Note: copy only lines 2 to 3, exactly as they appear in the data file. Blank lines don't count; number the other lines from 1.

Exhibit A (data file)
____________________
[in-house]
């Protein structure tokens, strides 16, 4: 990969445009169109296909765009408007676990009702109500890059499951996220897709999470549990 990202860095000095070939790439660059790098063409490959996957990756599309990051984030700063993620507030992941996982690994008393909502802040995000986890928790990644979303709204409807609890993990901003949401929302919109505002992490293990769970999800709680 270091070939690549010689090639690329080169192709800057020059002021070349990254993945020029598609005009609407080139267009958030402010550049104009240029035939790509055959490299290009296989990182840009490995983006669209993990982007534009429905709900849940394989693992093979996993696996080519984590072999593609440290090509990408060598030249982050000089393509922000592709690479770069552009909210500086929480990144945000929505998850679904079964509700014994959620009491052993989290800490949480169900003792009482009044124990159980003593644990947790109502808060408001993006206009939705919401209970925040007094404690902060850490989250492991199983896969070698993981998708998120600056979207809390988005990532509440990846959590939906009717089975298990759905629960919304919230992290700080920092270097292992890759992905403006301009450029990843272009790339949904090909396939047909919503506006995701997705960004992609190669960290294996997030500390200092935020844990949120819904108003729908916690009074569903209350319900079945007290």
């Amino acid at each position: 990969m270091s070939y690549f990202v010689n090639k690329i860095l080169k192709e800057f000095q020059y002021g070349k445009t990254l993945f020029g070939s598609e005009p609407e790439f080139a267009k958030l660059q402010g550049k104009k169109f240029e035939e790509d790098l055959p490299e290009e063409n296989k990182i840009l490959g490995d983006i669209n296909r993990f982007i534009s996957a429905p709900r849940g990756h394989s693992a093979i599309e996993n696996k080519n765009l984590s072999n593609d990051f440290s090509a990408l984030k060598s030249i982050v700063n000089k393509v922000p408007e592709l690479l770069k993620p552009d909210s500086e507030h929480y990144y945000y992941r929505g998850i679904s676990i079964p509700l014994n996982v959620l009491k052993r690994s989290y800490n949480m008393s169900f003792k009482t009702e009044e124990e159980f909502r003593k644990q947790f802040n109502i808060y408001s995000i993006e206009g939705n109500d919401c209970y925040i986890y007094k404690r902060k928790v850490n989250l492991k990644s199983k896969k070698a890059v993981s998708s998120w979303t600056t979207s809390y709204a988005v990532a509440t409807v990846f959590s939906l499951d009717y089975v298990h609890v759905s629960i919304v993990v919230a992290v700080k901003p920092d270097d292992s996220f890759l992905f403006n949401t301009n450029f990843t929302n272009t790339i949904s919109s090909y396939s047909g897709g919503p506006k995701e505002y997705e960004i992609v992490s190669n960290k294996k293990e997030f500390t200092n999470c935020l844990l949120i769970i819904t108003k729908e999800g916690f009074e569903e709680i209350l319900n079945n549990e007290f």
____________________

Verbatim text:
């Protein structure tokens, strides 16, 4: 990969445009169109296909765009408007676990009702109500890059499951996220897709999470549990 990202860095000095070939790439660059790098063409490959996957990756599309990051984030700063993620507030992941996982690994008393909502802040995000986890928790990644979303709204409807609890993990901003949401929302919109505002992490293990769970999800709680 270091070939690549010689090639690329080169192709800057020059002021070349990254993945020029598609005009609407080139267009958030402010550049104009240029035939790509055959490299290009296989990182840009490995983006669209993990982007534009429905709900849940394989693992093979996993696996080519984590072999593609440290090509990408060598030249982050000089393509922000592709690479770069552009909210500086929480990144945000929505998850679904079964509700014994959620009491052993989290800490949480169900003792009482009044124990159980003593644990947790109502808060408001993006206009939705919401209970925040007094404690902060850490989250492991199983896969070698993981998708998120600056979207809390988005990532509440990846959590939906009717089975298990759905629960919304919230992290700080920092270097292992890759992905403006301009450029990843272009790339949904090909396939047909919503506006995701997705960004992609190669960290294996997030500390200092935020844990949120819904108003729908916690009074569903209350319900079945007290």
């Amino acid at each position: 990969m270091s070939y690549f990202v010689n090639k690329i860095l080169k192709e800057f000095q020059y002021g070349k445009t990254l993945f020029g070939s598609e005009p609407e790439f080139a267009k958030l660059q402010g550049k104009k169109f240029e035939e790509d790098l055959p490299e290009e063409n296989k990182i840009l490959g490995d983006i669209n296909r993990f982007i534009s996957a429905p709900r849940g990756h394989s693992a093979i599309e996993n696996k080519n765009l984590s072999n593609d990051f440290s090509a990408l984030k060598s030249i982050v700063n000089k393509v922000p408007e592709l690479l770069k993620p552009d909210s500086e507030h929480y990144y945000y992941r929505g998850i679904s676990i079964p509700l014994n996982v959620l009491k052993r690994s989290y800490n949480m008393s169900f003792k009482t009702e009044e124990e159980f909502r003593k644990q947790f802040n109502i808060y408001s995000i993006e206009g939705n109500d919401c209970y925040i986890y007094k404690r902060k928790v850490n989250l492991k990644s199983k896969k070698a890059v993981s998708s998120w979303t600056t979207s809390y709204a988005v990532a509440t409807v990846f959590s939906l499951d009717y089975v298990h609890v759905s629960i919304v993990v919230a992290v700080k901003p920092d270097d292992s996220f890759l992905f403006n949401t301009n450029f990843t929302n272009t790339i949904s919109s090909y396939s047909g897709g919503p506006k995701e505002y997705e960004i992609v992490s190669n960290k294996k293990e997030f500390t200092n999470c935020l844990l949120i769970i819904t108003k729908e999800g916690f009074e569903e709680i209350l319900n079945n549990e007290f």